Our survival depends on things such as food, water, shelter, and warmth, so it's important to have those things (or the ability to make those things) in case of an emergency. Our health & comfort are also dependent upon various personal hygiene and household items such as dental floss, soap, toilet paper, medical supplies, and laundry detergent. If you can, it's best to learn some simple skills that will help you to keep living comfortably even if you run out of supplies (such as making your own laundry detergent & soap or purifying water); but if you don't have the time or energy for that, you should at least stock up on enough necessities to hold you over for awhile in case something happens.
Stocking up on food and supplies can get a bit expensive (and overwhelming when you first make a list of what you need), but it's not too bad if you start small, just picking up a few extra things here and there. Fill up an extra can of gas next time you fuel up your vehicle. Every time you go to the store, throw in an extra item or two - a blanket, box of band-aids, tube of toothpaste, extra package of TP, pack of lighters, batteries, a bag of votive candles, a bundle of firewood, an axe, a few cans of food, or anything like that. Just a little at a time will add up to a great sense of security and peace of mind for you and your family over time.
2.) "Also, what would you carry on you if you found yourself constrained to just one (or two) things?"
I'll have to sort of cheat on this, because to me, one or two things means whatever I can carry with me while still having my hands free to do whatever I need to do.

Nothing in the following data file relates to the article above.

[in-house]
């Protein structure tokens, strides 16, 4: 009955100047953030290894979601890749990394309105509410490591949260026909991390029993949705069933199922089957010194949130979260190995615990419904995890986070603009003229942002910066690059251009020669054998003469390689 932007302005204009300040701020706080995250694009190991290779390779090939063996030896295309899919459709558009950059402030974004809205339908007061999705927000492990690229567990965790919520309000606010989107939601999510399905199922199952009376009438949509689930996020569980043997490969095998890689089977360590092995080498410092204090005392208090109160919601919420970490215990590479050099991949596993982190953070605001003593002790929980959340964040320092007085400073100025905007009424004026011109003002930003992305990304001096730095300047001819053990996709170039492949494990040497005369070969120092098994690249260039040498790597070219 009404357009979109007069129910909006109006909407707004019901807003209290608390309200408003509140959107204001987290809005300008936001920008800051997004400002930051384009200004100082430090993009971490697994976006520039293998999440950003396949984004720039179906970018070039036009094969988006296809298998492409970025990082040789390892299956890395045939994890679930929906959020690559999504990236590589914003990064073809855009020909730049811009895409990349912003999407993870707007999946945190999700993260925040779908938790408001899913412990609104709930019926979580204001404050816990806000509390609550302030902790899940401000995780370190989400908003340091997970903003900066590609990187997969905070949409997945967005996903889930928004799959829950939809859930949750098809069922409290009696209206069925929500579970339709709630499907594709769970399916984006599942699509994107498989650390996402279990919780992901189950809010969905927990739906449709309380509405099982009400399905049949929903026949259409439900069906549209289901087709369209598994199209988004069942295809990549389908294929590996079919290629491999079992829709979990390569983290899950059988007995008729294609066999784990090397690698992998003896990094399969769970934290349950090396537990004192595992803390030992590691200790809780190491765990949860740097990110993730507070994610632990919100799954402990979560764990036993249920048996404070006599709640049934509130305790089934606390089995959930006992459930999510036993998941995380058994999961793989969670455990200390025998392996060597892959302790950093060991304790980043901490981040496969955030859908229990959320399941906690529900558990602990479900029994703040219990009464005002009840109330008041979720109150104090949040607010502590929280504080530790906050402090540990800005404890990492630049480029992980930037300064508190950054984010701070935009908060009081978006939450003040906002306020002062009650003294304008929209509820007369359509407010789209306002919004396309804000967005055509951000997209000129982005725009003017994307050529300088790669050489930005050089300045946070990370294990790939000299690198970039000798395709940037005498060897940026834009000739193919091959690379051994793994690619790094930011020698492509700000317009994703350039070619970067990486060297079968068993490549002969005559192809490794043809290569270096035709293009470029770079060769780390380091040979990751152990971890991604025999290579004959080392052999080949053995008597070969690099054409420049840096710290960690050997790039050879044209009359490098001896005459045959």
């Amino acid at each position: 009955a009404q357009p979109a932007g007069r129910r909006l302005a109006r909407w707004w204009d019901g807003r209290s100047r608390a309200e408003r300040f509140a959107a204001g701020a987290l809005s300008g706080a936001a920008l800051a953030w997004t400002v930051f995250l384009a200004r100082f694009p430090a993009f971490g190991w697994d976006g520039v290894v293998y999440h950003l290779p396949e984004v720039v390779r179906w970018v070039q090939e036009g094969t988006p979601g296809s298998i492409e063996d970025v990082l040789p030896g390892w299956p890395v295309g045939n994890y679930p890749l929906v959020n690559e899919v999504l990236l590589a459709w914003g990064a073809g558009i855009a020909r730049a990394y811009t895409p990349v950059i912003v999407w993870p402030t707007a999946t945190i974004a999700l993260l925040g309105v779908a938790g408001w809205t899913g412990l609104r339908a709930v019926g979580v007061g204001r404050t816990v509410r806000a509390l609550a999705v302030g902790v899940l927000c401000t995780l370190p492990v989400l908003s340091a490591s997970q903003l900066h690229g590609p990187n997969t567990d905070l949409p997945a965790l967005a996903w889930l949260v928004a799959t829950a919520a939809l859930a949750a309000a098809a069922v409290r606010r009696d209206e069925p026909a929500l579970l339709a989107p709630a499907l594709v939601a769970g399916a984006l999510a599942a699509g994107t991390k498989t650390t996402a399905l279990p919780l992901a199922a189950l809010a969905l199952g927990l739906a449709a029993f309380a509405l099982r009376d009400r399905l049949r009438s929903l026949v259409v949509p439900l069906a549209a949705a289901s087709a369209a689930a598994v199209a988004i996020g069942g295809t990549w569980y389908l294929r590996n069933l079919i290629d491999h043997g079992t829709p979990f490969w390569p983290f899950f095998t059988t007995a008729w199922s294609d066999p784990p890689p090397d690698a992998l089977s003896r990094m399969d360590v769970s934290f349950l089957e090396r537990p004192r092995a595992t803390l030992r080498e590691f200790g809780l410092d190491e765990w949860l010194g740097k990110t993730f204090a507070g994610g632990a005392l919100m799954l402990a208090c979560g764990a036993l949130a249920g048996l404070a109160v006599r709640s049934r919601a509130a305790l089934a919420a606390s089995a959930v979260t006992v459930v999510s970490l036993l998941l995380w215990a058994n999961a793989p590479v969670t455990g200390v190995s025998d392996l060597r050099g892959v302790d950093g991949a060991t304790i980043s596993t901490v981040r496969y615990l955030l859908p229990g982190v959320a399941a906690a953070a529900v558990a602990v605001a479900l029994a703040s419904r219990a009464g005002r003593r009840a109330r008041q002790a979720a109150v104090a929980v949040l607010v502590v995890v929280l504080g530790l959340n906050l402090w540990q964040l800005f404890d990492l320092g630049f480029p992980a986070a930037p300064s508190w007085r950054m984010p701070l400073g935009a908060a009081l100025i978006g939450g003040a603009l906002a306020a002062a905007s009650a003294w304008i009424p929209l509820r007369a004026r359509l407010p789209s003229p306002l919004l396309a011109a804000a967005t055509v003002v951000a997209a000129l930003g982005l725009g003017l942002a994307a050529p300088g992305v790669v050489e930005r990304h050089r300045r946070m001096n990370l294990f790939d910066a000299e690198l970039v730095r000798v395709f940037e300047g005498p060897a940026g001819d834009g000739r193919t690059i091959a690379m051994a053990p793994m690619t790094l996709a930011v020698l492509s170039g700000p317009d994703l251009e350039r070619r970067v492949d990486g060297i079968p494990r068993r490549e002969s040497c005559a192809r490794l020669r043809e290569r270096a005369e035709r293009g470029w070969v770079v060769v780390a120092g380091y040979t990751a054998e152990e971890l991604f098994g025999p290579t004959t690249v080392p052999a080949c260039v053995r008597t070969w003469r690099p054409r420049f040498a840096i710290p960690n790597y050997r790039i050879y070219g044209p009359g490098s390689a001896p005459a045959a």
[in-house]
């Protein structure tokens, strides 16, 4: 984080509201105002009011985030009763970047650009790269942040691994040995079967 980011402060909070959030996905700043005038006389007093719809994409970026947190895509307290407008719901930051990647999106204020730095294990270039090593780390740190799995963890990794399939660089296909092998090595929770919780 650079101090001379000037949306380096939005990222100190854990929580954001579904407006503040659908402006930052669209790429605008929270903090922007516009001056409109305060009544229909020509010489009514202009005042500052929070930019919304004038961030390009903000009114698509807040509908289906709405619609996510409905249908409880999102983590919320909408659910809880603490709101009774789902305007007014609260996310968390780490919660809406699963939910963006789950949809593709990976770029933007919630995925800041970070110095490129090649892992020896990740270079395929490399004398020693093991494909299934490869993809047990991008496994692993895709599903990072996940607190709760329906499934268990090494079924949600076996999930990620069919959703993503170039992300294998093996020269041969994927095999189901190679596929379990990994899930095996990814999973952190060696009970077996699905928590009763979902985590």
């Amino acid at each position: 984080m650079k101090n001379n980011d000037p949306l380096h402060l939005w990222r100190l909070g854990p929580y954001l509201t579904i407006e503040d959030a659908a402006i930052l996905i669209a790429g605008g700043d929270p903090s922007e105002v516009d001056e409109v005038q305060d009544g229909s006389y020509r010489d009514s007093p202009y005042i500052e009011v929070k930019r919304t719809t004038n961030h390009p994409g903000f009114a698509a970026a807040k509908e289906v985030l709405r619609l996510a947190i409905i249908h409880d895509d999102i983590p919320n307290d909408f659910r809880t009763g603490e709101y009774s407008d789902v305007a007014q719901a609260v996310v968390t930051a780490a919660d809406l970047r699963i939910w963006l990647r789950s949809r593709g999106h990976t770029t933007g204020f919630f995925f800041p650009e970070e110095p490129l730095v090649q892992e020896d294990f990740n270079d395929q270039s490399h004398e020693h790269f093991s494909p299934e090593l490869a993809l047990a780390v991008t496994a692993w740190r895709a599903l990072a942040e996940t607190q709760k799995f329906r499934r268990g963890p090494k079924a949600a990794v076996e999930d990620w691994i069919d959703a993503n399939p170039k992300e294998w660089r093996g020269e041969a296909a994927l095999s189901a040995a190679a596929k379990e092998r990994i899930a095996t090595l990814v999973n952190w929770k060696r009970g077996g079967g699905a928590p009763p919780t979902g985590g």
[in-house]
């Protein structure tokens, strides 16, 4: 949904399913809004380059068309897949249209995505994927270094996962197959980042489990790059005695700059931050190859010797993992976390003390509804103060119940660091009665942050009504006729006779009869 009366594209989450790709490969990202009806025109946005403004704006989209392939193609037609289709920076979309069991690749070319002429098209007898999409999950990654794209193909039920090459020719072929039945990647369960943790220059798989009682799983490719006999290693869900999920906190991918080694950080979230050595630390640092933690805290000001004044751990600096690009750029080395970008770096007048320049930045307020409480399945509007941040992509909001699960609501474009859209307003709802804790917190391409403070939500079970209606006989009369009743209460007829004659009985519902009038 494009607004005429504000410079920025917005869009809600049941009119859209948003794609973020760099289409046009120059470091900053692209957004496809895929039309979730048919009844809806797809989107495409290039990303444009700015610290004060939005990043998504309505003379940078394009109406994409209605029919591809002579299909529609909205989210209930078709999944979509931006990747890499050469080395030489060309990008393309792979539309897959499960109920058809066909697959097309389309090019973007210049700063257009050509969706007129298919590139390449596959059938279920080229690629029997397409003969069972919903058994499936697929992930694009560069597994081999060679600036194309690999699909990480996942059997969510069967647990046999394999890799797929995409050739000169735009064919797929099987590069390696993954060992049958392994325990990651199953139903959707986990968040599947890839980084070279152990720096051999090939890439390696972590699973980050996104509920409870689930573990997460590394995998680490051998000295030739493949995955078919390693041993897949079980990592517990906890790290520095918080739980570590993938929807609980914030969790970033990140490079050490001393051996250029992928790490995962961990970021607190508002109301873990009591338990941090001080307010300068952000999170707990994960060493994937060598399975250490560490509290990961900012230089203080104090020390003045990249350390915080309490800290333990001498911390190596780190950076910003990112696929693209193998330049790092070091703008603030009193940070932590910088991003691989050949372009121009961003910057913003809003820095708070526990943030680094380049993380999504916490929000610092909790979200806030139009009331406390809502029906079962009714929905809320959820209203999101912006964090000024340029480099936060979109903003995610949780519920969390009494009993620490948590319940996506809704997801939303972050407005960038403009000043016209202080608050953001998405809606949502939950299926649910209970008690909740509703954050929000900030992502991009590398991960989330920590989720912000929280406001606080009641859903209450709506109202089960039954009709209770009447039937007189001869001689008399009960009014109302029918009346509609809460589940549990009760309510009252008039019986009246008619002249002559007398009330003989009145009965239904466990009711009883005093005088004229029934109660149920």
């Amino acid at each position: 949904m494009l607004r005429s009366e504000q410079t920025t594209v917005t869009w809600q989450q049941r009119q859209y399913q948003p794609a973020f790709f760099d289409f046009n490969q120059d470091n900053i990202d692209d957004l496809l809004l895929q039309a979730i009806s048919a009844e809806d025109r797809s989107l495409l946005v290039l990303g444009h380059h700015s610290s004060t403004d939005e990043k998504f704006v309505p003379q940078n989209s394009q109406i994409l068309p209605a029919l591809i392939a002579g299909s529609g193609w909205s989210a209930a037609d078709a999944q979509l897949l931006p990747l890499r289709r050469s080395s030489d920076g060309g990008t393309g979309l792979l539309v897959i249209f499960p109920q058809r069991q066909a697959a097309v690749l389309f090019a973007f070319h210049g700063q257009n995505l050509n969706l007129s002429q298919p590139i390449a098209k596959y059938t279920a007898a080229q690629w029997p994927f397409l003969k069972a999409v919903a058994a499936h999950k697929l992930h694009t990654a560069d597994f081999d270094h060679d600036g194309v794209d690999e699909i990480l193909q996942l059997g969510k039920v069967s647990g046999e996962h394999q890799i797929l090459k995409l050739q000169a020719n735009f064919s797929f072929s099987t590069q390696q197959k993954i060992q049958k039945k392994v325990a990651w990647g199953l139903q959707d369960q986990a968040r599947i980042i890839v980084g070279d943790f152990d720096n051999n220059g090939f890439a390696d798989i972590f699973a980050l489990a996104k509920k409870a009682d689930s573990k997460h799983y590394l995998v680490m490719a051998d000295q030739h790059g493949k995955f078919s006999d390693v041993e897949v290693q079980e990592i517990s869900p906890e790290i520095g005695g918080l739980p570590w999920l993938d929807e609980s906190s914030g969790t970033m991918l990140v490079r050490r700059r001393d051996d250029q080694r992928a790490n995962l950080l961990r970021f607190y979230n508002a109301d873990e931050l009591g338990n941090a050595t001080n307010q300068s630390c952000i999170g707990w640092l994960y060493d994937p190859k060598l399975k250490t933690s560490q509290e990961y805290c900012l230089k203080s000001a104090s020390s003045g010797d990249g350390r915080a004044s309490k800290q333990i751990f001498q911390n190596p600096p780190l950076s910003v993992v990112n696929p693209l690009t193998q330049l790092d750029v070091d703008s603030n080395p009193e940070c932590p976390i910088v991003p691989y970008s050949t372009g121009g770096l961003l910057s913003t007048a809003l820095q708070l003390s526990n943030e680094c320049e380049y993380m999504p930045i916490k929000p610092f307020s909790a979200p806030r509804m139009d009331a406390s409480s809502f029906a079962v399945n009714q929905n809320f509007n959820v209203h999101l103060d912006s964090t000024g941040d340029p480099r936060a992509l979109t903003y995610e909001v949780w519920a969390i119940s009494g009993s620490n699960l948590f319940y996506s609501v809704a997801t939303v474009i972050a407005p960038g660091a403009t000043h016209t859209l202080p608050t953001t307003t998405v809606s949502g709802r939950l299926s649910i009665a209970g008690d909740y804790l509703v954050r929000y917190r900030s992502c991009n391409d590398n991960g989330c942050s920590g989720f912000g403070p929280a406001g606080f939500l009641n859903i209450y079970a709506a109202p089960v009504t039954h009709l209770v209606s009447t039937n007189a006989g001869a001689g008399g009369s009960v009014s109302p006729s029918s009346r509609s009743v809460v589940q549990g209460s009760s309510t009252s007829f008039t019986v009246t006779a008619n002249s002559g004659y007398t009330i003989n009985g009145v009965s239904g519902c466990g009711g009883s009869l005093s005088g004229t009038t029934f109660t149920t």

I would carry........ A BACKPACK - a lightweight backpack (aka: go-bag or bug-out-bag) that's full of small, useful gear. My pack would contain essential things to help me stay nourished, hydrated, warm, dry, comfortable, and clean.
In my backpack would be such things as:
cellphone, knife, spare M&P magazine (for the M&P9C in my waistband), flint/steel firestarter, 2 lighters, trick-light birthday candles, water purification tablets, water bottle, headlamp, my AAA flashlight and a few spare AAA batteries, small poncho, tiny home-made fishing kit & sewing kit (each inside a little film canister), unwaxed dental floss, wallet (containing cash, ID, passport card, & carry permit), prepaid calling card (yes, for a payphone), tiny USB flash drive (with important scanned documents, photos, & information on it), hand-crank radio, pair of nail clippers, tweezers, small mirror, toothbrush, small pack towel, small roll of duct tape, write-in-the rain notepad & pen, large black trash bag & small space blanket, pair of socks, small bottle of Campsuds liquid soap, mosquito headnet, titanium spork, esbit pocket stove & esbit fuel tablets, a folded piece of aluminum foil, my titanium Snow Peak Trek 700 mug, my Leatherman Juice S2, my Leatherman Style-CS mini keychain, some paracord, a box of contact lenses & tiny bottle of saline, pair of glasses, and a small medical kit (with basic essentials, including moleskin in case I'm on foot). I might also include my travel hammock (it doesn't take up much space & it's very lightweight, but it's the largest item in this list). For food I would probably toss in a jar of peanut butter, a few granola bars, a bunch of green tea packets, some Werther's Originals, and some oatmeal packets. Lastly, if I could handle just a little more weight in the pack, I'd toss in my 22 revolver and small box of 22 ammo.
For more ideas of what to put into a go-bag, check out my previous post: http://www.faliaphotography.com/2010/12/bug-out-bags-survival-kits-general-info.html
What would you carry with you if you were just constrained to one or two things?